Authorities don't know how the animal was wounded or how it managed to get so far inland. It may have been disoriented because of the wound and could have swum up the San Joaquin River from the ocean, officials have said.
The sea lion was released at the Point Reyes National Seashore (search).
Harming a sea lion is a violation of federal law punishable by fines and jail time.
— Thanks to Out There reader Greg M.
ORAN, Mo. (AP) — A southeast Missouri teacher resigned last month after duct-taping a misbehaving seventh-grader to his desk and covering his mouth with tape, the district's superintendent said Wednesday.
The parents of 14-year-old Tommy Brindley said the boy nearly suffocated before freeing himself about 15 minutes later.
It happened Feb. 19 at the elementary/middle school in Oran, a town of about 1,000 residents 120 miles south of St. Louis. The Oran School District has 370 students and two schools.
Tommy was in detention for being late to school three times, his father, Larry Brindley, said. He began acting up during detention.
"He has attention deficit disorder, and he was misbehaving," Larry Brindley said. "He wasn't being mean. He was just being ornery."
Superintendent Tom Anderson said the teacher, whose name was not released, directed two other students to help her tape Tommy to his desk.
Later that day, Tommy told Anderson of the incident. Anderson said he immediately confronted the teacher, though she was allowed to work for two more days before resigning the following week.
Both Anderson and Larry Brindley said the outcome could have been much worse. Because of a problem at birth, Tommy's trachea is smaller than normal. With his mouth taped, he began to turn blue, Larry Brindley said.
Eventually, two other boys intervened and helped the child free himself.
The family is still considering filing criminal charges and pursuing a lawsuit, Larry Brindley said.
— Thanks to Out There reader Erin E.
NEW YORK (AP) — A man who paid $5 for a 19th-century painting he bought at a garage sale has sold it to a museum for $1 million, an art publication reported.
The unidentified 29-year-old actor found Joseph Decker's (search) "Ripening Pears" wrapped in a blanket at a Los Angeles garage sale three years ago, the report in ARTnewsletter said.
The woman who sold him the painting said it had been sitting in her garage for more than 60 years, the publication said. Decker painted it around 1884 or 1885.
The National Gallery of Art in Washington, D.C., bought the painting in February for $1 million, said Meredith E. Ward, who served as the man's broker.
The painting hung on the man's kitchen wall for two years before he decided to do an Internet search on Decker, according to ARTnewsletter.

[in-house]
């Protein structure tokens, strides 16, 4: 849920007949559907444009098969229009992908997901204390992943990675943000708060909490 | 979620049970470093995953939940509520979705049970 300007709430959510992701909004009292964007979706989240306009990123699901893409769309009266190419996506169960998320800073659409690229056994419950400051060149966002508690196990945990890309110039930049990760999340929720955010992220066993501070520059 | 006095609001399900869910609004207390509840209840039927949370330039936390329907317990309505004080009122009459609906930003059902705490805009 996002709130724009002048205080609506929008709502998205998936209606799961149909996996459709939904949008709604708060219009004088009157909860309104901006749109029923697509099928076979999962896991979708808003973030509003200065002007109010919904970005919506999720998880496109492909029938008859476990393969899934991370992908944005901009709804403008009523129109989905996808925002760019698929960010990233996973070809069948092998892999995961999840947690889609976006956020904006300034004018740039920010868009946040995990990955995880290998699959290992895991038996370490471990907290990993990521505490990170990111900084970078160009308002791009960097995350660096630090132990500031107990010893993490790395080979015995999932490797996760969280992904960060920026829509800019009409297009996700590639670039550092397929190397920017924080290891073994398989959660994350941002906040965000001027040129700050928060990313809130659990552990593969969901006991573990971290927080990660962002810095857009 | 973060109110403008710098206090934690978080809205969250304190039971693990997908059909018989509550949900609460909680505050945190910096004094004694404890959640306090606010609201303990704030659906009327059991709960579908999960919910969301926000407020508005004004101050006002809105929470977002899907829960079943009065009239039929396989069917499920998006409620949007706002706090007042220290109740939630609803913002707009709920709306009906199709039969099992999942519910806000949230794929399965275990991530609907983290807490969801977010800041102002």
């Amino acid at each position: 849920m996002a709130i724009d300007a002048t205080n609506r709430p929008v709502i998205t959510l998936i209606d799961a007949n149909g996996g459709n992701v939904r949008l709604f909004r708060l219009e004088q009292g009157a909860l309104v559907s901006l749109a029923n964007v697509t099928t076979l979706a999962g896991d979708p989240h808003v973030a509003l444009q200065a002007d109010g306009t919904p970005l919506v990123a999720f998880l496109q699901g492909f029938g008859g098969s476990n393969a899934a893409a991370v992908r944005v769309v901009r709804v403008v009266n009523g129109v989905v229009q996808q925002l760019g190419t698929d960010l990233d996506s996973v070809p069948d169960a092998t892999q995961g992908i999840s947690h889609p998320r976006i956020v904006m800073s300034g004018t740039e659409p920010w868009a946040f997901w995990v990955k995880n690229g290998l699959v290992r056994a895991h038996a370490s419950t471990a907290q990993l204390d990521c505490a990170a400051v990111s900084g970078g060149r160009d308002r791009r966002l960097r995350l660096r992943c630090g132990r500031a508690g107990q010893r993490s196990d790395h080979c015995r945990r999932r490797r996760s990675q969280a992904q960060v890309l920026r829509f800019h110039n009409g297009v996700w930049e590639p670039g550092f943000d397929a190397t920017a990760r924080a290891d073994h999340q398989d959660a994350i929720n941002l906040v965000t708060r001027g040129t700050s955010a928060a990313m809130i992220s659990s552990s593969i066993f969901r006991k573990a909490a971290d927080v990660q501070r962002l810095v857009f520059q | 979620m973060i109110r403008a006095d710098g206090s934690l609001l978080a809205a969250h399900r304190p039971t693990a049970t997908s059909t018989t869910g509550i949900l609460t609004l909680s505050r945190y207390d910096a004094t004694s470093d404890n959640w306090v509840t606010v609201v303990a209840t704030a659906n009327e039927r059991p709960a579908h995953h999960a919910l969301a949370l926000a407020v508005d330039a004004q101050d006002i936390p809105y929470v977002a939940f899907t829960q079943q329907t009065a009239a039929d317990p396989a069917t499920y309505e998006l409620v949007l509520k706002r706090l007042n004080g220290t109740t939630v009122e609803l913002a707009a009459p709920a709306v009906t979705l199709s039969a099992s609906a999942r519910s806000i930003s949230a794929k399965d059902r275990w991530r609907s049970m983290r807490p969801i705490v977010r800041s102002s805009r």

Once he realized Decker's fame, the man e-mailed a digital photo of the picture to the Manhattan-based Richard York Gallery, which specializes in 19th- and 20th-century American art.
"I looked at the e-mail, and I said, 'It's too good to be true,'" said Ward, executive vice president of the gallery.
LEHI, Utah (AP) — Mom always said being late to class would cost you. Now, school officials here have decided just how much. Students at Lehi High School could be fined $5 if they are found outside of class after the final bell rings.
The fine was implemented this week after school officials decided to cut down on the number of students roaming the halls.
Administrators are only locking the doors once a day to give students a break. They decide in closed meetings after which period the doors will be locked, and that information is then e-mailed to teachers.
Any students left in the hall after the second tardy bell that period are then gathered up by administrators. They are given the option of either owing the school $5 or enrolling in attendance school, a mandatory study hall that takes place at 6:30 a.m.
Any money collected will be used for student activities.
Principal Sheldon Worthington said he already saw a change after the first 16 students received fines Monday morning.
"Today, after lunch, in the hallway I was looking down, I saw three kids where I would normally see 50," he said. "This is not to slam-dunk kids, but rather help them in their progression towards graduating."
Under the new policy, if the student doesn't pay the fine or go to attendance school, he or she will be unable to register for classes in the next semester.
"I think it is good for the kids who never go to class, but I don't think it is good for some of us who are just late sometimes to have to pay for it," said student Trevor Neardin.
Compiled by Foxnews.com's Paul Wagenseil.